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The play where South Africa are expecting 'a lot more gamesmanship'

By Liam Heagney
South Africa pose for a group photo after their U20 Rugby Championship victory over Argentina (Photo by Albert Perez/Getty Images)

South Africa U20s coach Bafana Nhleko has given his verdict some of the law trials that will be in use for the first time when the World Rugby U20 Championship gets started in Cape Town on Saturday. Six round one pool matches are on the schedule, with the host nation rounding off the three-game DHL Stadium programme with an evening time clash versus Fiji.


Aside for the major talking point – the introduction of the 20-minute red card – other law tweaks include a 30-second shot clock for scrum and lineout setting, the nine will not be able to be played while the ball is still near a tackle, ruck or maul, the ball must be played after the maul has been stopped once and not twice, while it will also be play on at a lineout if the ball is not thrown straight but only if the lineout is uncontested (click here to see the law trials in full).

What might transpire at the maul on day one at the Championship has Nhleko intrigued. “We have had a meeting with World Rugby and the referees and the biggest thing for us is getting clarity around the pictures they want and the interpretation.

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“We had some interesting calls in Australia for and against us and had to adapt to that. The maul one will probably be the most interesting because it is a dynamic thing. What I think we will see is a lot more gamesmanships with teams peeling or teams setting up a fake maul so they get an edge in different areas.

“The other challenge with the throwing is if you contest it or not. It will be an interesting one in terms of what strategies team have. It doesn’t change how we want to play, doesn’t change how we see things. If we feel we have ascendance in the maul we will go to it and see if we get rewards.

World Rugby U20 Championship
South Africa U20
57 - 7
Fiji U20
All Stats and Data

“The biggest thing is controlling your own discipline. Player safety is paramount and the message is clear, play hard, play really, really hard but play within the rules of the game. That is what we try to preach.”

Unlike last year they came into the 2023 tournament undercooked, the hosts are way more steeled this time around having taken part in the inaugural U20 Rugby Championship.


Staged on the Gold Coast, South Africa finished second behind New Zealand with a win, a draw and a loss and Nhleko, who touched base with Rassie Erasmus after the tournament and has recently had Mzwandile Stick assist at age-grade training, has outlined what he learned about his class of 2024 in Australia.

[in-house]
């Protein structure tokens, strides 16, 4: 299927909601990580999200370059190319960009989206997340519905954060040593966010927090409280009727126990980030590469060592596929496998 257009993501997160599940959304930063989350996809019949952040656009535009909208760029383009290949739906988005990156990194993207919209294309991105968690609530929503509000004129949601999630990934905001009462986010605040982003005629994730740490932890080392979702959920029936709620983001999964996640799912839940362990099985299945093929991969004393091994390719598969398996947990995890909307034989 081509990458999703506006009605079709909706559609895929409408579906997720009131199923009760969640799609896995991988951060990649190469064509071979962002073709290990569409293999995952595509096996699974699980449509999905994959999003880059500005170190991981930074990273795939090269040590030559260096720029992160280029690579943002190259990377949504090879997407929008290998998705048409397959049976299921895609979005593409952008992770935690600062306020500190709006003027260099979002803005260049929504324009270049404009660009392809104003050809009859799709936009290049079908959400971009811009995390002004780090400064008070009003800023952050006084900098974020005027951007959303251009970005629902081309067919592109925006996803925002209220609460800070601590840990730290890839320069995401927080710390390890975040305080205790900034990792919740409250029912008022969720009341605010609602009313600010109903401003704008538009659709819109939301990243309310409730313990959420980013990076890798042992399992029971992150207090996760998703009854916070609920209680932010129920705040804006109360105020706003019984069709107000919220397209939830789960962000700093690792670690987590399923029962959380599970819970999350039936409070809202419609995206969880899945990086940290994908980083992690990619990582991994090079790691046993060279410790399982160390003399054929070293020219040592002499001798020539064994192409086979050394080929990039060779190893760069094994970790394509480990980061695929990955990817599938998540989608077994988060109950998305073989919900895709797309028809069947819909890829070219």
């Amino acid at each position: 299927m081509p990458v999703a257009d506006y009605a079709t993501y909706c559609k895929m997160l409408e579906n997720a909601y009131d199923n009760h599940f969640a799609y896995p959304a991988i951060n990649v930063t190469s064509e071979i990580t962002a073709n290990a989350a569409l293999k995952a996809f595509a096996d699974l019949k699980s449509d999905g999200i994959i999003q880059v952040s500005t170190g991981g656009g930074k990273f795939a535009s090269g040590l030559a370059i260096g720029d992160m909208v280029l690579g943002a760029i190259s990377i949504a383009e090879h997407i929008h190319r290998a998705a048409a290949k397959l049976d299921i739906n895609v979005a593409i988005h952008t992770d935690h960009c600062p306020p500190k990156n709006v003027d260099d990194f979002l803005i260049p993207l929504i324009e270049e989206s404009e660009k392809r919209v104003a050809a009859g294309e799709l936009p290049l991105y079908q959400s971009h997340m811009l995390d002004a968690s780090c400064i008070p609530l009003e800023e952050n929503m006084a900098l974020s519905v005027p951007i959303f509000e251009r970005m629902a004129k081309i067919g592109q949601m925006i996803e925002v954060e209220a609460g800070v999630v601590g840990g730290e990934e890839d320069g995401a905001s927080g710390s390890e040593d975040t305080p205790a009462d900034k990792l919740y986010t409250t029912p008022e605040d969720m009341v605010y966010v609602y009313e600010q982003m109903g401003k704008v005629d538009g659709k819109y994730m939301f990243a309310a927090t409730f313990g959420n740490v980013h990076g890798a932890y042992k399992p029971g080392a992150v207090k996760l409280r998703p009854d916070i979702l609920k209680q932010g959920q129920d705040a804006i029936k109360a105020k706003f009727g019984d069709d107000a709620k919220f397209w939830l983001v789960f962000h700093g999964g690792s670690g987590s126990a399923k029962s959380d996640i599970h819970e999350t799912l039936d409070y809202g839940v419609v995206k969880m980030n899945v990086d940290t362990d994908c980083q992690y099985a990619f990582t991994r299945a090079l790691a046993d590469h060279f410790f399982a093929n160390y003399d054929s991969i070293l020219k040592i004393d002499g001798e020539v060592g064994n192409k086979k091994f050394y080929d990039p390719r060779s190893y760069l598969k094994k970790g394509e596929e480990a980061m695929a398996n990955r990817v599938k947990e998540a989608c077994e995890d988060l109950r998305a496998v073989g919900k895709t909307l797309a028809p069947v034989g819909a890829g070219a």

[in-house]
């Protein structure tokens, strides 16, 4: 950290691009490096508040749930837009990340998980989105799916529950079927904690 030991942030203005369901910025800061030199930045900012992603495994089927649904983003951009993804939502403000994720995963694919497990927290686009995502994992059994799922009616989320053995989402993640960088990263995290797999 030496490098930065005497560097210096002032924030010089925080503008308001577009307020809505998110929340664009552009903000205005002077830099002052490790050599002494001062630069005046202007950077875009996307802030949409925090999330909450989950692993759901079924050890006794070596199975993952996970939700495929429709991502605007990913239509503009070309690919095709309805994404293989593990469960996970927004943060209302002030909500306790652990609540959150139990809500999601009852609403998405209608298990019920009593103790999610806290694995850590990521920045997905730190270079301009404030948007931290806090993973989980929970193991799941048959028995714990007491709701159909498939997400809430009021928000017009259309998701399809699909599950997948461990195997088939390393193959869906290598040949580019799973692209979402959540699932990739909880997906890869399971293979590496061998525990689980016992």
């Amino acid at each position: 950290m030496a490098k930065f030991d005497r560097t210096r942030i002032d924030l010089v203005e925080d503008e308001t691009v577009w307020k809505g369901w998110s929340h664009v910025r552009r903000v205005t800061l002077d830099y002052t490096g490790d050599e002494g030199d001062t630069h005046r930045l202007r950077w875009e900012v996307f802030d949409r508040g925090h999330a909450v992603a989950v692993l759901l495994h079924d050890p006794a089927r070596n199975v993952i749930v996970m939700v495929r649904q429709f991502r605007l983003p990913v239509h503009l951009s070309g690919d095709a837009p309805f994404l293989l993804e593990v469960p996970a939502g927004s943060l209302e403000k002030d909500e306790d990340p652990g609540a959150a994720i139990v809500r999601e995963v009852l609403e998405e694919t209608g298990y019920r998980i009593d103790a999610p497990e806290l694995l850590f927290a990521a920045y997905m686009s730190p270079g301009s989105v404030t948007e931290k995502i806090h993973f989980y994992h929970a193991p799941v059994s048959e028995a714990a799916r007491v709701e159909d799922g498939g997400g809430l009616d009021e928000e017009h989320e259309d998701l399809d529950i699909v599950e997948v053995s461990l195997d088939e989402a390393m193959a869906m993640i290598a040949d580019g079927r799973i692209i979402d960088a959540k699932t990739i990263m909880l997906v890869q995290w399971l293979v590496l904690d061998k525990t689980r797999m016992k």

“The biggest thing for us was exposing the players to the understanding of what it takes to win a test rugby match. If you look at the New Zealand game we were leading until the 77th minute.

“You look at the Australia game with the red card and a yellow card later on, we are still leading in the 77th minute as well and we ended up with a draw and a loss. Then you go into Argentina where we started well but then released the pressure and we came back to win the game in the last minute so to speak.

“The biggest feedback we got was to handle momentum when it is going for us and also how to deal with it so we don’t suffer as much when it is going against us. Discipline and understanding the referee’s interpretations, it’s difficult to play games when you are one man down.


“But as a group, we reflected on what we could get better at, the one thing that stuck out was from the players themselves – you need to be on it with your fundamentals because you make one mistake and 30 seconds later you are chasing and under serious pressure.

“As a collective, as a team, our set-piece was fairly decent from a scrum perspective bar Australia. There were one or two things we needed to improve around our lineouts and the team has been working hard at that. The other thing is we couldn’t get much going from an attacking perspective.

“I don’t think our backs showed much because of the weather conditions and it’s something we would like to get going in terms of the flow and the connection between backs and forwards from an attacking point of view.

“Lastly, when we played in the right areas and we kicked a lot we were quite good but from time to time because of the frustration of not playing or getting enough ball to the backs, we tried to force the game and we also suffered from that.

“The biggest thing for us is building the connectivity between backs and forwards. What happened in the TRC is that we were just carrying with our forwards and the back were not really offering themselves and not being really connected to the game. It was almost like we were playing two different teams and it’s something we have bene working hard on and trying to drive.

“When we back from Australia, we sat down with Rassie and the coaches and discussed in detail the players and my feedback to them is always this is how he is tracking with regards to the things that you guys are looking at and the things that we are instilling; the do keep an eye on that.

“In the last alignment camp there were 16 new guys called up and 13 had been party of the Junior Bok programme in the last three to four years. We’re hoping that’s the sort of thing that keeps happening.”

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